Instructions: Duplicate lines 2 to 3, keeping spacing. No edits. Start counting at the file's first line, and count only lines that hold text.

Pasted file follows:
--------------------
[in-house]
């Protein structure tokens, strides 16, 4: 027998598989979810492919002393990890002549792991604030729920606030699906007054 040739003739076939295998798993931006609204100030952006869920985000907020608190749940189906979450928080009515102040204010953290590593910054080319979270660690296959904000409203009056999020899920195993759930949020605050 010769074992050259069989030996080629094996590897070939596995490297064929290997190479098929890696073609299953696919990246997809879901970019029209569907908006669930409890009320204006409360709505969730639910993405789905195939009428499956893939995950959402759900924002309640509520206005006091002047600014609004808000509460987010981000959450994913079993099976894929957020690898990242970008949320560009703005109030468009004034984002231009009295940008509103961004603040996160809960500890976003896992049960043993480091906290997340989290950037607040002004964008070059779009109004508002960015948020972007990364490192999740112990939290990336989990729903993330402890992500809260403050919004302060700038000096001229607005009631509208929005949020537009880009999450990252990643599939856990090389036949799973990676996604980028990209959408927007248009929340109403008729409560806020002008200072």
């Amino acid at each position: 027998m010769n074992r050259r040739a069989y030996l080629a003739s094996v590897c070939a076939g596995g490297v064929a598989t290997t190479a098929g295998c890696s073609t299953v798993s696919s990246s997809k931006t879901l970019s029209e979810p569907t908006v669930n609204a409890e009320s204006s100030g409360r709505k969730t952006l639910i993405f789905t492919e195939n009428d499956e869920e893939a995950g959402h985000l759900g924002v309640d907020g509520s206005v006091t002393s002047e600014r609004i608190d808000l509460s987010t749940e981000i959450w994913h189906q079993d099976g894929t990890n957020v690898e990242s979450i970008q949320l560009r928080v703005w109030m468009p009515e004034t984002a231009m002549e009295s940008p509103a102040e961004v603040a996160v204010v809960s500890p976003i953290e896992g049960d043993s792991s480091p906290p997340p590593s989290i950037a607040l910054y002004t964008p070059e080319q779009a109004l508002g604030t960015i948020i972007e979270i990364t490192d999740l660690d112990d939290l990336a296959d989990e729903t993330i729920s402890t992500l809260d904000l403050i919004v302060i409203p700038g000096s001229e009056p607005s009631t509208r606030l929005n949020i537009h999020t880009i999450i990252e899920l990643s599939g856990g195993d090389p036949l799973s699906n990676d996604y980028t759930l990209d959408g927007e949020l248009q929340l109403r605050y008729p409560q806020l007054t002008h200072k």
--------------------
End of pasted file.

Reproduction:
């Protein structure tokens, strides 16, 4: 027998598989979810492919002393990890002549792991604030729920606030699906007054 040739003739076939295998798993931006609204100030952006869920985000907020608190749940189906979450928080009515102040204010953290590593910054080319979270660690296959904000409203009056999020899920195993759930949020605050 010769074992050259069989030996080629094996590897070939596995490297064929290997190479098929890696073609299953696919990246997809879901970019029209569907908006669930409890009320204006409360709505969730639910993405789905195939009428499956893939995950959402759900924002309640509520206005006091002047600014609004808000509460987010981000959450994913079993099976894929957020690898990242970008949320560009703005109030468009004034984002231009009295940008509103961004603040996160809960500890976003896992049960043993480091906290997340989290950037607040002004964008070059779009109004508002960015948020972007990364490192999740112990939290990336989990729903993330402890992500809260403050919004302060700038000096001229607005009631509208929005949020537009880009999450990252990643599939856990090389036949799973990676996604980028990209959408927007248009929340109403008729409560806020002008200072």
């Amino acid at each position: 027998m010769n074992r050259r040739a069989y030996l080629a003739s094996v590897c070939a076939g596995g490297v064929a598989t290997t190479a098929g295998c890696s073609t299953v798993s696919s990246s997809k931006t879901l970019s029209e979810p569907t908006v669930n609204a409890e009320s204006s100030g409360r709505k969730t952006l639910i993405f789905t492919e195939n009428d499956e869920e893939a995950g959402h985000l759900g924002v309640d907020g509520s206005v006091t002393s002047e600014r609004i608190d808000l509460s987010t749940e981000i959450w994913h189906q079993d099976g894929t990890n957020v690898e990242s979450i970008q949320l560009r928080v703005w109030m468009p009515e004034t984002a231009m002549e009295s940008p509103a102040e961004v603040a996160v204010v809960s500890p976003i953290e896992g049960d043993s792991s480091p906290p997340p590593s989290i950037a607040l910054y002004t964008p070059e080319q779009a109004l508002g604030t960015i948020i972007e979270i990364t490192d999740l660690d112990d939290l990336a296959d989990e729903t993330i729920s402890t992500l809260d904000l403050i919004v302060i409203p700038g000096s001229e009056p607005s009631t509208r606030l929005n949020i537009h999020t880009i999450i990252e899920l990643s599939g856990g195993d090389p036949l799973s699906n990676d996604y980028t759930l990209d959408g927007e949020l248009q929340l109403r605050y008729p409560q806020l007054t002008h200072k």